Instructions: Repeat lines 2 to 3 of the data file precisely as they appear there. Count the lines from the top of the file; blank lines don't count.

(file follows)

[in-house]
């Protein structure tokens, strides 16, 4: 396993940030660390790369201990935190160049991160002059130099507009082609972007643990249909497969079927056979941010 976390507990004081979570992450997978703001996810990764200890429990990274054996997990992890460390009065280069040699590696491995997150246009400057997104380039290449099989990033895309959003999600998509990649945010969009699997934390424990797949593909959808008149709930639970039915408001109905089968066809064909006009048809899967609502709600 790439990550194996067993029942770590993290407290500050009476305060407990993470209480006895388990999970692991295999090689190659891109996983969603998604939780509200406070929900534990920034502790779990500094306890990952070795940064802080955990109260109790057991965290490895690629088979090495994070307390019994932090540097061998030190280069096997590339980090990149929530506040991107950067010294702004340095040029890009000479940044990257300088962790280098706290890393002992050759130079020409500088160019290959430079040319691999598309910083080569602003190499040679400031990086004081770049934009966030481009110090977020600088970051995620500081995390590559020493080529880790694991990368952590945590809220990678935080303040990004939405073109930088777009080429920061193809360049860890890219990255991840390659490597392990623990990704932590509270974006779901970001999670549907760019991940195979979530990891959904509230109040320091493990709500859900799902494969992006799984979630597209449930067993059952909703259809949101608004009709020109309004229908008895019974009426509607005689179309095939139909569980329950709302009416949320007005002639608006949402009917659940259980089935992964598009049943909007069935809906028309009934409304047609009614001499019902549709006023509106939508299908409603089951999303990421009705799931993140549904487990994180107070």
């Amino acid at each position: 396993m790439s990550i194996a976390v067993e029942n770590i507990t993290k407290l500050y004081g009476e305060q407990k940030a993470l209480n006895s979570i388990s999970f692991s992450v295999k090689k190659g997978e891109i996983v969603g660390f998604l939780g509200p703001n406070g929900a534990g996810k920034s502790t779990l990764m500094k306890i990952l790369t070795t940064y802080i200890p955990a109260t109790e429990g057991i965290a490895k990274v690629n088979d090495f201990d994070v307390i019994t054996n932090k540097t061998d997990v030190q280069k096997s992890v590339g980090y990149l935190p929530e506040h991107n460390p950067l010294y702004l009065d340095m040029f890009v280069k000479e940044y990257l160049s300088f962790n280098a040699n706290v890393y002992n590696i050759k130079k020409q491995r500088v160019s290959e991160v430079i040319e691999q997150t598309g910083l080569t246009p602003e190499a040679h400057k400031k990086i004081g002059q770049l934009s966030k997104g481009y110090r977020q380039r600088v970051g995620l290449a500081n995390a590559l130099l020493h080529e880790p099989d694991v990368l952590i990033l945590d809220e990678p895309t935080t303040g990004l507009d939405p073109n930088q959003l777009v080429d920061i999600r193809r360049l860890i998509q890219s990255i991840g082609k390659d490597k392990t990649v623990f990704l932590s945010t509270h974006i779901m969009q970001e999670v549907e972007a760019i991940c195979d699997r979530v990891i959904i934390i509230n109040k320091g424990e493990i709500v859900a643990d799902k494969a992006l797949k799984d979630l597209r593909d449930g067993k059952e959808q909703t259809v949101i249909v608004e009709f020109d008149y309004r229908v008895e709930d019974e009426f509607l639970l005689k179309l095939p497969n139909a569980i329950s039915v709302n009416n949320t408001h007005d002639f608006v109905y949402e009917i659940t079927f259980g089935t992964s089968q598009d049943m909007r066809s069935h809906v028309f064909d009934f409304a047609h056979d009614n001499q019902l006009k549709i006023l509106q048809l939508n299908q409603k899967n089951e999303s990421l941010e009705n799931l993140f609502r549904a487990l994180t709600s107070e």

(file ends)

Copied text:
């Protein structure tokens, strides 16, 4: 396993940030660390790369201990935190160049991160002059130099507009082609972007643990249909497969079927056979941010 976390507990004081979570992450997978703001996810990764200890429990990274054996997990992890460390009065280069040699590696491995997150246009400057997104380039290449099989990033895309959003999600998509990649945010969009699997934390424990797949593909959808008149709930639970039915408001109905089968066809064909006009048809899967609502709600 790439990550194996067993029942770590993290407290500050009476305060407990993470209480006895388990999970692991295999090689190659891109996983969603998604939780509200406070929900534990920034502790779990500094306890990952070795940064802080955990109260109790057991965290490895690629088979090495994070307390019994932090540097061998030190280069096997590339980090990149929530506040991107950067010294702004340095040029890009000479940044990257300088962790280098706290890393002992050759130079020409500088160019290959430079040319691999598309910083080569602003190499040679400031990086004081770049934009966030481009110090977020600088970051995620500081995390590559020493080529880790694991990368952590945590809220990678935080303040990004939405073109930088777009080429920061193809360049860890890219990255991840390659490597392990623990990704932590509270974006779901970001999670549907760019991940195979979530990891959904509230109040320091493990709500859900799902494969992006799984979630597209449930067993059952909703259809949101608004009709020109309004229908008895019974009426509607005689179309095939139909569980329950709302009416949320007005002639608006949402009917659940259980089935992964598009049943909007069935809906028309009934409304047609009614001499019902549709006023509106939508299908409603089951999303990421009705799931993140549904487990994180107070």
């Amino acid at each position: 396993m790439s990550i194996a976390v067993e029942n770590i507990t993290k407290l500050y004081g009476e305060q407990k940030a993470l209480n006895s979570i388990s999970f692991s992450v295999k090689k190659g997978e891109i996983v969603g660390f998604l939780g509200p703001n406070g929900a534990g996810k920034s502790t779990l990764m500094k306890i990952l790369t070795t940064y802080i200890p955990a109260t109790e429990g057991i965290a490895k990274v690629n088979d090495f201990d994070v307390i019994t054996n932090k540097t061998d997990v030190q280069k096997s992890v590339g980090y990149l935190p929530e506040h991107n460390p950067l010294y702004l009065d340095m040029f890009v280069k000479e940044y990257l160049s300088f962790n280098a040699n706290v890393y002992n590696i050759k130079k020409q491995r500088v160019s290959e991160v430079i040319e691999q997150t598309g910083l080569t246009p602003e190499a040679h400057k400031k990086i004081g002059q770049l934009s966030k997104g481009y110090r977020q380039r600088v970051g995620l290449a500081n995390a590559l130099l020493h080529e880790p099989d694991v990368l952590i990033l945590d809220e990678p895309t935080t303040g990004l507009d939405p073109n930088q959003l777009v080429d920061i999600r193809r360049l860890i998509q890219s990255i991840g082609k390659d490597k392990t990649v623990f990704l932590s945010t509270h974006i779901m969009q970001e999670v549907e972007a760019i991940c195979d699997r979530v990891i959904i934390i509230n109040k320091g424990e493990i709500v859900a643990d799902k494969a992006l797949k799984d979630l597209r593909d449930g067993k059952e959808q909703t259809v949101i249909v608004e009709f020109d008149y309004r229908v008895e709930d019974e009426f509607l639970l005689k179309l095939p497969n139909a569980i329950s039915v709302n009416n949320t408001h007005d002639f608006v109905y949402e009917i659940t079927f259980g089935t992964s089968q598009d049943m909007r066809s069935h809906v028309f064909d009934f409304a047609h056979d009614n001499q019902l006009k549709i006023l509106q048809l939508n299908q409603k899967n089951e999303s990421l941010e009705n799931l993140f609502r549904a487990l994180t709600s107070e």